It’s a bold move that Chris Lampen-Crowell has been pondering for a decade.

Should Gazelle Sports, a respected retailer of running, soccer and sports apparel in Kalamazoo, Holland and Grand Rapids, expand beyond its home turf of west Michigan to challenge a host of established competitors in metro Detroit? The boom in running shows no sign of slowing and there are plenty of specialty shops to serve runners.

Running Fit and  Hansons Running shops, for example, are well-entrenched running shoe retail outlets with multiple locations and long histories of sponsoring races and training and coaching athletes in southeast Michigan — with Running Fit strong on the west side of town, Hansons on the east.

And meanwhile, Road Runner Sports — a national online seller of running shoes, recently opened its first two Michigan brick-and-mortar stores in Canton and West Bloomfield.

Into the teeth of that competition, Lampen-Crowell, cofounder of Gazelle Sports in 1985, decided to jump into the fray. Next week Gazelle is launching a new store at Haggerty and 7 Mile in Northville with a five-day grand opening celebration.

“We knew metro Detroit had some really good retailers,” Lampen-Crowell said, “but also, there was an opportunity because there are more and more people getting active, not just the elite runners. And we already had a local connection with large youth soccer clubs in Novi and Plymouth, as a supplier of their shoes, jerseys, warmups and fan gear that moms and dads buy.”

It will be intriguing to watch, amid a national fitness and active-lifestyle craze, how competition shakes out locally among a pack of retailers with different spins on their business models.

“I’ll be curious to see how they do,” said Randy Step, who founded the first Running Fit store in Ann Arbor back in 1985 — the same year Gazelle began in Kalamazoo — and grew his chain to seven locations  in southeast Michigan and Traverse City. He sold the retail stores last year to Colorado-based Running Specialty Group (RSG), but hung onto the separate but related business of operating timed events such as marathons and triathlons.

There’s no disputing the overall market growth: U.S. sales of running shoes alone have mushroomed from $2  billion to more than $3 billion in less than a decade.

But “retail is tough,” Step said, noting that there are about 1,200 small-footprint specialty running stores in the U.S. — typically with about 2,500 square feet of space  — at the small end of a gamut that includes big-box retailers like Dick’s Sporting Goods and national online retailers with cut-rate prices.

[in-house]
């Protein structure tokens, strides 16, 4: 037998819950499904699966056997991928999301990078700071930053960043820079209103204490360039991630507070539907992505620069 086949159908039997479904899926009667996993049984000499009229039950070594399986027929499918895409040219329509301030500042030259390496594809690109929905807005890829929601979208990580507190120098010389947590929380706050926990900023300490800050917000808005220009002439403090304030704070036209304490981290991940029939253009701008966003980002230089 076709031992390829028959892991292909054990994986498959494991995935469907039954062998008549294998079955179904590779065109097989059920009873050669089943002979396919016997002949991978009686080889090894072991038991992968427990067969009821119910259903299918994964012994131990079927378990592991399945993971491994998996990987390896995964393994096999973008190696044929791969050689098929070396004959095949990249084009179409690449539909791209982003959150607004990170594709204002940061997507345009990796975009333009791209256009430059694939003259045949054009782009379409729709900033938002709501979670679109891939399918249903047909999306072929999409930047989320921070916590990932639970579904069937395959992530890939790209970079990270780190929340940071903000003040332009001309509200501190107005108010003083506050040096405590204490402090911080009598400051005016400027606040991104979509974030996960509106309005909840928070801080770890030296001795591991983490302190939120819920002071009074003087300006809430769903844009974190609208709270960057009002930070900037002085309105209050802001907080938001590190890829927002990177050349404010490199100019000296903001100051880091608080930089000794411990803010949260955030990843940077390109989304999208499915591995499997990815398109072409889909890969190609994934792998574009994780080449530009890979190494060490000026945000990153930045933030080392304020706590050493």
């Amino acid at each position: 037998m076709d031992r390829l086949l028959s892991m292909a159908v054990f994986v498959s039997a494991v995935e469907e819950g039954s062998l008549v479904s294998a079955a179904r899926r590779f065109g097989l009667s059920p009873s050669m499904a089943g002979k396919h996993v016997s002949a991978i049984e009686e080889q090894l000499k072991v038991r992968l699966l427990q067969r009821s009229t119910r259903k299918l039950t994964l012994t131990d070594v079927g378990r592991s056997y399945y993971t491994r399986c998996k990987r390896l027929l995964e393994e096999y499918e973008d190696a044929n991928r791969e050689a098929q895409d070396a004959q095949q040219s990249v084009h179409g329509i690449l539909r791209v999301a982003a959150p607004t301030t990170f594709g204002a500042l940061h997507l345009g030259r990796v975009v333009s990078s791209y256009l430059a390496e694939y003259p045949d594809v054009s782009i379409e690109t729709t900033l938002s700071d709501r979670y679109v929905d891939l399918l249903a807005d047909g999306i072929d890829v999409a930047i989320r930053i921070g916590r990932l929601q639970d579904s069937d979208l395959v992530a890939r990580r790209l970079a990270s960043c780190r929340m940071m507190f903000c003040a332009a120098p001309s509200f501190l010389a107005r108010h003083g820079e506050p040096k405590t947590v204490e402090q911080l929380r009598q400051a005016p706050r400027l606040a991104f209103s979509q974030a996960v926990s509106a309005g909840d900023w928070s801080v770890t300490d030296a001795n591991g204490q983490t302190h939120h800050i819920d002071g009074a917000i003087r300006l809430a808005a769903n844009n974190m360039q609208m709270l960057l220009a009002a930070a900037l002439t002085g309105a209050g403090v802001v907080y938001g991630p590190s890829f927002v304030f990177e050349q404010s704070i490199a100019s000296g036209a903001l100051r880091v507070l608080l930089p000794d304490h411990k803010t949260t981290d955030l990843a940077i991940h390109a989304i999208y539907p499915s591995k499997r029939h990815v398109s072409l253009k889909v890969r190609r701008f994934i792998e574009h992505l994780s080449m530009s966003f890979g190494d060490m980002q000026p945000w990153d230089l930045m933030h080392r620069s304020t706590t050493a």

Gazelle, Step said, has a hybrid business model, with a  focus on personal service and local events like the small specialty shops, but with more floor space and broader product offerings.”They’ve held onto their model and done OK with it,” Step said.

The new Gazelle Sports store in Northville is 6,200 square feet, more than twice the size of a typical Running Fit. Gazelle also has an entire wall devoted to soccer gear, plus a department devoted to Lole, a Canadian women’s activewear brand whose name stands for Live Out Loud Everyday.

Will that approach entice a customer from, say, the Running Fit location in Northville just a mile south of Gazelle’s? Or, if you are an obsessed runner, do you want a store laser-focused on you and your needs?

Lampen-Crowell knows it’s a tricky mix of tradeoffs, affecting issues from the store’s inventory mix to the level of expertise among staff on the sales floor.

To prepare for its incursion into southeast Michigan, Gazelle worked with the state’s Small Business Development Center on market research and demographics, and followed up with focus groups in Detroit’s western suburbs.

“What we heard, loud and clear, was there’s an opportunity in apparel,” Lampen-Crowell said. “There’s a growing ath-leisure trend, because women in particular want things they can wear not only to work out, but also to the grocery store or wherever.”

While its product lines and target customer base are broader than those of other running stores, Lampen-Crowell said Gazelle Sports’ core mission is still to promote a healthy lifestyle in the local communities where it does business.

Grand-opening events at the new Northville store this week include a pub run at 6:30 Wednesday in partnership with the nearby Granite City Brewery; a women’s night and Lole Yoga Meet-up on Thursday; a Nike open house Friday and a young-athlete celebration weekend with giveaways and prices  Saturday and Sunday.

Step said it will be a challenge for Gazelle Sports to maintain the same tight connection with local communities as they stray further from from west Michigan. The only store Running Fit ever opened and closed was years ago in Lansing. “We didn’t have the local following, once we got further away,” Step noted.

Lampen-Crowell wonders, conversely, whether the Running Fit stores that Step sold last year to RSG, which is owned by a publicly-traded stock company, will mean that “maybe they can’t pursue the same  amount of community engagement and community investment that  Randy had done.”

Gazelle Sports, Lampen-Crowell said, “definitely” has plans for further expansion beyond Northville — but don’t expect a rapid rollout of more stores. “The plan is to grow slowly, maybe a store a year, or every other year,” he said.

Contact Tom Walsh:, also follow him on Twitter @TomWalsh_freep.